Results: Metabolic syndrome was associated with increased pulse wave velocity and carotid artery intima-media thickness independently of other cardiovascular risk factors in both sexes. This association, however, appeared to be stronger in women, which was seen especially regarding carotid artery intima-media thickness. After the components of metabolic syndrome were taken into account, the association between metabolic syndome and carotid artery intima-media thickness remained significant in women but not in men. In men, traditional cardiovascular risk factors were strongly associated with carotid artery intima-media thickness, and metabolic syndrome seemed to offer little additional information. In women, however, metabolic syndrome was associated with an additional risk of increased intima-media thickness, especially when the risk according to the traditional risk factors was relatively low. There was a trend of increasing carotid artery intima-media thickness and decreasing carotid artery elasticity according to the worsening of glucose tolerance in both sexes. This trend was weakened markedly after the adjustment for other cardiovascular risk factors. The association of glucose tolerance status and carotid artery elasticity remained significant in women but not in men after the other risk factors were taken into account. The association of glucose tolerance status and carotid artery intima-media thickness was not significant in either sex after these adjustments.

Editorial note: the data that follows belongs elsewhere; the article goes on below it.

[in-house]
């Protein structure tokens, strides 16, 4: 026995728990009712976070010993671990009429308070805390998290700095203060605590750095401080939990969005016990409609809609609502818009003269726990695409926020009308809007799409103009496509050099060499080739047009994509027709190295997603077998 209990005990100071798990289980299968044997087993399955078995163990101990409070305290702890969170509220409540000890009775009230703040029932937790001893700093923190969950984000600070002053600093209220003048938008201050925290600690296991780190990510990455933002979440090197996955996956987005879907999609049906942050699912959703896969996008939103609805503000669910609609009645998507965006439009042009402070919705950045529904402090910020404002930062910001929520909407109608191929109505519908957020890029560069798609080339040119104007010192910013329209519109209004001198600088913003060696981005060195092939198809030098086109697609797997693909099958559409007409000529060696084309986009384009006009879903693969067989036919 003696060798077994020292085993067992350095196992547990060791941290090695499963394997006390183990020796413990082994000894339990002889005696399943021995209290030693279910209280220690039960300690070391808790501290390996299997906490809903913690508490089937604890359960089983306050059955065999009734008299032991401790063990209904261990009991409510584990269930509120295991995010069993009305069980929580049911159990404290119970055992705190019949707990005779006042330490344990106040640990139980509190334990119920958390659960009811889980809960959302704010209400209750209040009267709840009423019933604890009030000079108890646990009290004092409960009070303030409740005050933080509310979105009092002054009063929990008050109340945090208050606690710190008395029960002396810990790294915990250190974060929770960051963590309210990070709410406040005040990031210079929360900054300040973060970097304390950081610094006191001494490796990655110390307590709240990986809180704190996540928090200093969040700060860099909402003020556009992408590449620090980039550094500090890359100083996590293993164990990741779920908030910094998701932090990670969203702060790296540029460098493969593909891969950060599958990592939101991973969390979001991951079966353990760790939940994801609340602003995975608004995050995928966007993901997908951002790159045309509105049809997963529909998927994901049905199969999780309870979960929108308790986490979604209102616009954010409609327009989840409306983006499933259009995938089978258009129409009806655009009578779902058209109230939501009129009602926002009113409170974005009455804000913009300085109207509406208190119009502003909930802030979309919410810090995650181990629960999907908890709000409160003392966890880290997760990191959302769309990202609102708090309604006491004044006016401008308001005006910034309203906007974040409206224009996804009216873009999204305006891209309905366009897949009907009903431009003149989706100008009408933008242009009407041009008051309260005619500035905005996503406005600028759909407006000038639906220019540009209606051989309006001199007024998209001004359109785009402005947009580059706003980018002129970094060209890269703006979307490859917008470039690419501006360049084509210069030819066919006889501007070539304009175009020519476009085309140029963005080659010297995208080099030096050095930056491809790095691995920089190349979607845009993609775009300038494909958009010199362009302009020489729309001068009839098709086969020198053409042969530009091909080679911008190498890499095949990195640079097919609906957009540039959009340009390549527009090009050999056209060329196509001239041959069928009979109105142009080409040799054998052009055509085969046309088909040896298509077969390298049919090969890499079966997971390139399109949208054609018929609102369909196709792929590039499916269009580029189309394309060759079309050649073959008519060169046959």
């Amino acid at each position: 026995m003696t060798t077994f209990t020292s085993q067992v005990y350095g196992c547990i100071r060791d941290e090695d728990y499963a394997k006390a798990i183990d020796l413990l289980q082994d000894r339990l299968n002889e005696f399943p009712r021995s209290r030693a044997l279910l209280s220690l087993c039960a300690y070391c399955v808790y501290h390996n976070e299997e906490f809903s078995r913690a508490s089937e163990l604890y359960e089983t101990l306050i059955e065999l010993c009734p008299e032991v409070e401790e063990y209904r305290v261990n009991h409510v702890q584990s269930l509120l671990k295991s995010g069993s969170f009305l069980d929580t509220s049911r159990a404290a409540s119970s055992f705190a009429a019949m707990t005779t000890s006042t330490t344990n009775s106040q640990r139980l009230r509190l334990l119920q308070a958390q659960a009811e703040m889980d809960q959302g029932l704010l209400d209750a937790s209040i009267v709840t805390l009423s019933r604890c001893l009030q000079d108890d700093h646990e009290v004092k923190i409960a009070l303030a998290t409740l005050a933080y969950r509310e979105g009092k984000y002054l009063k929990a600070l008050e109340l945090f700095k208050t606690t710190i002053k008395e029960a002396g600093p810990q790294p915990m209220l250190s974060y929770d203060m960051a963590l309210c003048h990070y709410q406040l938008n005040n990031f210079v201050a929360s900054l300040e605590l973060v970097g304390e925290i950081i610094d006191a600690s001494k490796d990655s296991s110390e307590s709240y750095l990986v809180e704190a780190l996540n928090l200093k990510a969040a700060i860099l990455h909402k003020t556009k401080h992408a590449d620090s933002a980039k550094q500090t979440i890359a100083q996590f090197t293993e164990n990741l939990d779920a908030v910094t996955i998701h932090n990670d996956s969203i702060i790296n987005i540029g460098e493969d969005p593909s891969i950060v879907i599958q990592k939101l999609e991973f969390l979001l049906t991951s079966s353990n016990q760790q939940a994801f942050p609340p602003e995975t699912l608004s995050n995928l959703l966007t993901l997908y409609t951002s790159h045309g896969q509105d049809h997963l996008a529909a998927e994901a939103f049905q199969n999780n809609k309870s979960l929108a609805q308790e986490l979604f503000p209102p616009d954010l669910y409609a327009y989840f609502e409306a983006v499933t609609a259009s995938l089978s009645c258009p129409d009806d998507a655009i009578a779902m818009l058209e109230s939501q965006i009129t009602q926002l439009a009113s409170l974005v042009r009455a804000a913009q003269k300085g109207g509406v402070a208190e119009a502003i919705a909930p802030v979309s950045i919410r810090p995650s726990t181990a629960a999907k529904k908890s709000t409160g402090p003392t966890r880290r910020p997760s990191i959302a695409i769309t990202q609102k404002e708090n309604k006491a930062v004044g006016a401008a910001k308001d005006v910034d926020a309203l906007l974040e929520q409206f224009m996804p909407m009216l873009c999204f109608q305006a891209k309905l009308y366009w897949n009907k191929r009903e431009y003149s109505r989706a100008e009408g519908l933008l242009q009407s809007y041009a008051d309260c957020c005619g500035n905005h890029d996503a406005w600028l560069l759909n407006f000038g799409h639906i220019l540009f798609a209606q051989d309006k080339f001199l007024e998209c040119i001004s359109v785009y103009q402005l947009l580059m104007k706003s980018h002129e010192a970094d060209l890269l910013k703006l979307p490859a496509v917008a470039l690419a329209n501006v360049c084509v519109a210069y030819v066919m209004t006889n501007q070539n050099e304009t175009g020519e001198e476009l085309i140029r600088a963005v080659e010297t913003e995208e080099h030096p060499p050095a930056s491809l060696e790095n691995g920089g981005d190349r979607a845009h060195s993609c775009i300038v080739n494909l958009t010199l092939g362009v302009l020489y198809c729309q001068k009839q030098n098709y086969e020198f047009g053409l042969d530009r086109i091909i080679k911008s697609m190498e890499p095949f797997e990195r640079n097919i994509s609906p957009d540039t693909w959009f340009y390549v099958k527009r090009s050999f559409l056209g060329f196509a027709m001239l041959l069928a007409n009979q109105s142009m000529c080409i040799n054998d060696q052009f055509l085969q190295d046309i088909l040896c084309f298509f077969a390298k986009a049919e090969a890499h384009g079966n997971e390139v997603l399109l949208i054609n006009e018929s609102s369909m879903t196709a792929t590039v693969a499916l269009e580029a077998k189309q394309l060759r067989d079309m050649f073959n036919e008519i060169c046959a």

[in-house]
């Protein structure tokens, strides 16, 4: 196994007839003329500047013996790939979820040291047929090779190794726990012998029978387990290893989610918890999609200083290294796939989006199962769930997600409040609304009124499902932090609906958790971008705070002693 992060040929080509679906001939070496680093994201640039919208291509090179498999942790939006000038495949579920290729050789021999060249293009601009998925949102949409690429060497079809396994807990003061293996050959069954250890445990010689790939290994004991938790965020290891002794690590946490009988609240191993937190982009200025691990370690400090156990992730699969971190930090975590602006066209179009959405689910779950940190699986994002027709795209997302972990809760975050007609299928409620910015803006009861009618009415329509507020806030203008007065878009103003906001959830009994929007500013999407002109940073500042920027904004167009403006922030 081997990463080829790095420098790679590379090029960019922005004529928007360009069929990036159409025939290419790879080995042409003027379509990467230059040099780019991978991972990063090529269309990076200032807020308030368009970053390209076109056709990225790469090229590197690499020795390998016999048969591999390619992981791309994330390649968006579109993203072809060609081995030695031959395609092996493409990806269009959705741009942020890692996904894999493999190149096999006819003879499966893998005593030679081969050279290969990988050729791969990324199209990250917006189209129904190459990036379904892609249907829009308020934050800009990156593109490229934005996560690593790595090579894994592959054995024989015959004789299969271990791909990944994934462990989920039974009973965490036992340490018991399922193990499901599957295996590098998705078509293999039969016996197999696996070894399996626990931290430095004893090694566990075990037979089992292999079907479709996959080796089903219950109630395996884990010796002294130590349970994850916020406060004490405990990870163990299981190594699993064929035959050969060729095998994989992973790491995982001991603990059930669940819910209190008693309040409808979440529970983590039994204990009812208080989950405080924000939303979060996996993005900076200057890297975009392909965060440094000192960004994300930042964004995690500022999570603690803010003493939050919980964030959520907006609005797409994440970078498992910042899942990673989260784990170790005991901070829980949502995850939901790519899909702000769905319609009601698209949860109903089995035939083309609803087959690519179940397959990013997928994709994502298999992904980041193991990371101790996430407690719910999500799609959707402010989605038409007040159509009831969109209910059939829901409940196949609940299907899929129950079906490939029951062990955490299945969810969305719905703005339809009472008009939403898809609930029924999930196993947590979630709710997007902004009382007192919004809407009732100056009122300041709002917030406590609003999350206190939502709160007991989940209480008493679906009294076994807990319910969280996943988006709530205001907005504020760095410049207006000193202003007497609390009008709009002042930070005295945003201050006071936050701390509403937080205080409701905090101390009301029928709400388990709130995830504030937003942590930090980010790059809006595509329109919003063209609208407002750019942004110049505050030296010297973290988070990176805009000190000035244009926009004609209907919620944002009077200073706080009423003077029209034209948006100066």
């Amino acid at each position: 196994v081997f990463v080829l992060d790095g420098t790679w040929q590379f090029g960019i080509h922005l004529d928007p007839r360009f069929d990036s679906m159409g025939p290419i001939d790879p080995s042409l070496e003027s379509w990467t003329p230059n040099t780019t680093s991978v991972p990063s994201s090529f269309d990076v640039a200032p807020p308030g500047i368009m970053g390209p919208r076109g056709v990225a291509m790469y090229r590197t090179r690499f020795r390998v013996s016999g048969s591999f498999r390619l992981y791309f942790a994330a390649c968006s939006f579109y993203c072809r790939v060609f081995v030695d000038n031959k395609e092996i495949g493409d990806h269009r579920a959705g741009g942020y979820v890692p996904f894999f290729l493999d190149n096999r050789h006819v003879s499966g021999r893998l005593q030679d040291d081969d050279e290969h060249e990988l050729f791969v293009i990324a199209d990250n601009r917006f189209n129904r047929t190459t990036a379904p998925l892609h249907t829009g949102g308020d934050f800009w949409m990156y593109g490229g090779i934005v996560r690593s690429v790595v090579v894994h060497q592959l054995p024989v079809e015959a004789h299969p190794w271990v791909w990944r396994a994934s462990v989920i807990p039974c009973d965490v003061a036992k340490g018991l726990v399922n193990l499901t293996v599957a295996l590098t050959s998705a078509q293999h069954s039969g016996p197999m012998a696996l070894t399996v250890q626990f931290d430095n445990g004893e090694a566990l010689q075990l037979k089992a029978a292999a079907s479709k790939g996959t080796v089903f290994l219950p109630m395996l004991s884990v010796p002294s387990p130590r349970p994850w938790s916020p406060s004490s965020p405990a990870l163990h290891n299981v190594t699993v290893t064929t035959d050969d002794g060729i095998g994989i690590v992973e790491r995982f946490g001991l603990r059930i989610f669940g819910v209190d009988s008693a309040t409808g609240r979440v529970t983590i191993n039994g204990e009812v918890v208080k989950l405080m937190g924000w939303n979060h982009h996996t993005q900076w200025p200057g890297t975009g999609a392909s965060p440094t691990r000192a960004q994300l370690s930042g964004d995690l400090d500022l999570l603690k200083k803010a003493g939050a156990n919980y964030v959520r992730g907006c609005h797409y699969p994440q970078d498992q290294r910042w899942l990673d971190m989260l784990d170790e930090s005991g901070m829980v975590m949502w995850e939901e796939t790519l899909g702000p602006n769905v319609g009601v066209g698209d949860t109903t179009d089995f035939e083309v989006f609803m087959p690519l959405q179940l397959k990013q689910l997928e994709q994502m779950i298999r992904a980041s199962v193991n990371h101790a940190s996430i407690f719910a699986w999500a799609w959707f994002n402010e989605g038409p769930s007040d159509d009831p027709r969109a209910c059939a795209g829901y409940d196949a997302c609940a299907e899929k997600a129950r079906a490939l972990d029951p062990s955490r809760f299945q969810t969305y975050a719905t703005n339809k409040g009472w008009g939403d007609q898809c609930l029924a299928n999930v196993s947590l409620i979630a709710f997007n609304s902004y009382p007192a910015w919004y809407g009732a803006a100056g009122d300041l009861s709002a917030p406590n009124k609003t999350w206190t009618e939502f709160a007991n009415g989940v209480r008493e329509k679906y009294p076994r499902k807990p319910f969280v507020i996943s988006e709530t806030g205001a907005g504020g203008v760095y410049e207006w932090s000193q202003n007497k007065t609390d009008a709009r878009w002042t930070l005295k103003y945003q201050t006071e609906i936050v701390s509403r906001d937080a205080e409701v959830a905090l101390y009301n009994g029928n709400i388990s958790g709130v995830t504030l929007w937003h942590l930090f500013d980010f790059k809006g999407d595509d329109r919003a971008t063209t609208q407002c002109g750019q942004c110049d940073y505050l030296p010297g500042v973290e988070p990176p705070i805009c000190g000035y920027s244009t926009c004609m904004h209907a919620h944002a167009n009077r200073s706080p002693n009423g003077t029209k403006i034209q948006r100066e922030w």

The rs1333049 polymorphism was not associated with carotid artery intima-media thickness in either of the study cohorts, and it was not associated with brachial artery flow-mediated dilatation in the Young Finns Study cohort either.

IL6?174 G>C genotype was not associated with carotid artery intima-media thickness. It was, however, associated with the levels of total cholesterol, LDL cholesterol and fasting plasma glucose as well as with body mass index and systolic blood pressure in men.

Conclusions: Metabolic syndrome is associated with early atherosclerosis in both sexes. This association seems to be stronger in women, especially if the risk for cardiovascular disease defined by traditional risk factors is low. There is a trend of increasing early atherosclerosis according to the worsening of the glucose tolerance in both sexes. This association is at least partly mediated by other risk factors and may be stronger in women than in men. The rs1333049 polymorphism is not related to the markers of early atherosclerosis, suggesting that its effect on the risk of coronary heart disease might be mediated by different mechanism than simply promoting atherosclerotic changes in the vascular wall. The association of IL6?174 G>C genotype with cardiovascular risk factors seems to be different in men and women. This may partly explain the previous controversial results regarding its effect on cardiovascular risk. The effect of this genotype may also depend on factors such as body fat mass as well as the metabolic and inflammatory state. At the population level, this polymorphism seems to have an impact as a genetic risk factor. However, future research is needed to evaluate its effect in different populations.

Many of the results of the present study emphasize the fact that in the evaluation of overall cardiovascular risk, it is important to take the subjects’ sex as well as other characteristics into account. Many of the known risk factors may act differently depending on these characteristics. This kind of approach will be extremely important in the future cardiovascular research as well. Some of the traditional risk factors may even have to be re-evaluated in specific populations.